Washington: A new study has found that a bad relationship with the husband or partner is the strongest predictor of maternal emotional distress during pregnancy.
Anxiety and depression during pregnancy can result in premature birth, or low birth weight, and impact the child``s health even into early school years.
A Norwegian study involving almost 50,000 mums-to-be looked at how these women felt about their work, family or partner, and compared their bouts of illness, alcohol and smoking habits. The amount of support women received from their partners had the strongest link with mental health; those women who were most unhappy with their relationships were the most likely to be depressed.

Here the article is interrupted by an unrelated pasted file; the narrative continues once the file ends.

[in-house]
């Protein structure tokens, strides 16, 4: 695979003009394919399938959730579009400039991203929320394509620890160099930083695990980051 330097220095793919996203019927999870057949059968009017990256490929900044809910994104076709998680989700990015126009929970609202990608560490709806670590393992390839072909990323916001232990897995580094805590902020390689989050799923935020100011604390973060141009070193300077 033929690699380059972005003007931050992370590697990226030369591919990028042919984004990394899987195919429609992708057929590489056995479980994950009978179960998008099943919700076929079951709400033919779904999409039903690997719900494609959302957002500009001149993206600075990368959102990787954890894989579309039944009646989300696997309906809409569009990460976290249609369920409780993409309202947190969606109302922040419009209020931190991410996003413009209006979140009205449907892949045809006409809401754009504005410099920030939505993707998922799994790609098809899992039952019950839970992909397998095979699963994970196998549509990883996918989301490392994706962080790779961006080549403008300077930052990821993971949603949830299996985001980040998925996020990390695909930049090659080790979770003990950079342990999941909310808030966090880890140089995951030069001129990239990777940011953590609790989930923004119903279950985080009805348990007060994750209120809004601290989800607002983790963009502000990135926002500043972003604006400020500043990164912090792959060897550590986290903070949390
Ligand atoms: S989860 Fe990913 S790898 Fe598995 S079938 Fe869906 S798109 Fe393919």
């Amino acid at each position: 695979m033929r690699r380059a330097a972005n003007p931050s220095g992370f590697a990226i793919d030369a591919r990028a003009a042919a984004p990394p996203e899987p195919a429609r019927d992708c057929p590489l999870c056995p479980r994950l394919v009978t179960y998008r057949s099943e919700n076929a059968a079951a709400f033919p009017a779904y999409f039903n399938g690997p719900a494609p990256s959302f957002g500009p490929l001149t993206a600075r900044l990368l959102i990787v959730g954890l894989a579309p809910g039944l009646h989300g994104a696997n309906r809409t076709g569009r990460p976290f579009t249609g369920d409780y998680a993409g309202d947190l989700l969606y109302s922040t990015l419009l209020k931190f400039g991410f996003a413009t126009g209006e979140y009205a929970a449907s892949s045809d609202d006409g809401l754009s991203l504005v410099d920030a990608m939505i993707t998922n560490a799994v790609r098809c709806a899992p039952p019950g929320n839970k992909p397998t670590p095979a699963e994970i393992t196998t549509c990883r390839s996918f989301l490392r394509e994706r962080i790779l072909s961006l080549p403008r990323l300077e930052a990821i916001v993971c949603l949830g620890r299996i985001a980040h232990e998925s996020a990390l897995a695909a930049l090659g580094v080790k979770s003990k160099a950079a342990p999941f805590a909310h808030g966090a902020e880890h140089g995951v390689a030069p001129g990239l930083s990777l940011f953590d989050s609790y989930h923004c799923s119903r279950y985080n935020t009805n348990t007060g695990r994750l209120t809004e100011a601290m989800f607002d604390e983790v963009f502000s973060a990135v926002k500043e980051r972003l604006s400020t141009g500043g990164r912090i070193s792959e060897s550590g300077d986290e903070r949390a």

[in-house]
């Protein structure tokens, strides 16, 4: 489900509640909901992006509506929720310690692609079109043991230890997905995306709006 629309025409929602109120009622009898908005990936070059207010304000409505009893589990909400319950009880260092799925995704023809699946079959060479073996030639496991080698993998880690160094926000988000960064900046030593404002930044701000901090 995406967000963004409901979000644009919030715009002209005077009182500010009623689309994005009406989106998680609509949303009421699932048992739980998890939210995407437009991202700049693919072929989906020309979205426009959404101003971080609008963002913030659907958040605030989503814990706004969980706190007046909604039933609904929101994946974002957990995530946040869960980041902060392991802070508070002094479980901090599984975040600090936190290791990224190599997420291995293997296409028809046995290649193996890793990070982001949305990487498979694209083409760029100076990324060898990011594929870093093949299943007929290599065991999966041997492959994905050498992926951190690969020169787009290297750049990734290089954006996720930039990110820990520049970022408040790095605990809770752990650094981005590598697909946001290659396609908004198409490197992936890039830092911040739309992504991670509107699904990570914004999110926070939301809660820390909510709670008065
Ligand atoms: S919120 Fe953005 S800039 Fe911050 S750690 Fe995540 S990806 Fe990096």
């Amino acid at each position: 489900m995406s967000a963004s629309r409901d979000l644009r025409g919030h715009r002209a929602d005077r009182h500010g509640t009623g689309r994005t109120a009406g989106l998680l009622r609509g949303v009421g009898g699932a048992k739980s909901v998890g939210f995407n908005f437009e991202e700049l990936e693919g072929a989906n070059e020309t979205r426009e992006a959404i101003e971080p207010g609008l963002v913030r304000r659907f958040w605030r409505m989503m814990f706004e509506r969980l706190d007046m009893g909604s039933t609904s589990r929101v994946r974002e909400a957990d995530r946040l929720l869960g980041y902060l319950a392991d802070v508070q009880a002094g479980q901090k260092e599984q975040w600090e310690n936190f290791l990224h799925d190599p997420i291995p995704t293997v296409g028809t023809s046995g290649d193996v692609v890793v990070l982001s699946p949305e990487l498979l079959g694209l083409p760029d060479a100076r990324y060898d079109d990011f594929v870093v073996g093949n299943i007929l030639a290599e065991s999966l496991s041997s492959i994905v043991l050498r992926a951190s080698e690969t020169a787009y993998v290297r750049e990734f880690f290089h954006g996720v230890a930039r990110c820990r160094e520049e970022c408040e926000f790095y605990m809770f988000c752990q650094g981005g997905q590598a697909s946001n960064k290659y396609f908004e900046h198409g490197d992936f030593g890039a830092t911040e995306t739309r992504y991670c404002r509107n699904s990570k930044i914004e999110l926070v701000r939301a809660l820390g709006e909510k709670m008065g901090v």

Illness and troubles at work were also linked to prenatal emotional distress as were problems with alcohol in the preceding year. However a good relationship was a buffer against most everyday stresses. Women who were happy with their partner were better able to cope with difficulties at work, lack of money, or other stressful situations such as moving house or being ill.
While older mothers seemed to be better able to cope during pregnancy, young mums struggled more. Gun-Mette Rosand from the Norwegian Institute of Public Health said, "It is important that antenatal courses should include relationship classes and that close attention should be paid to women who lack the support of a good relationship."
The research is published in BioMed Central``s open access journal BMC Public Health.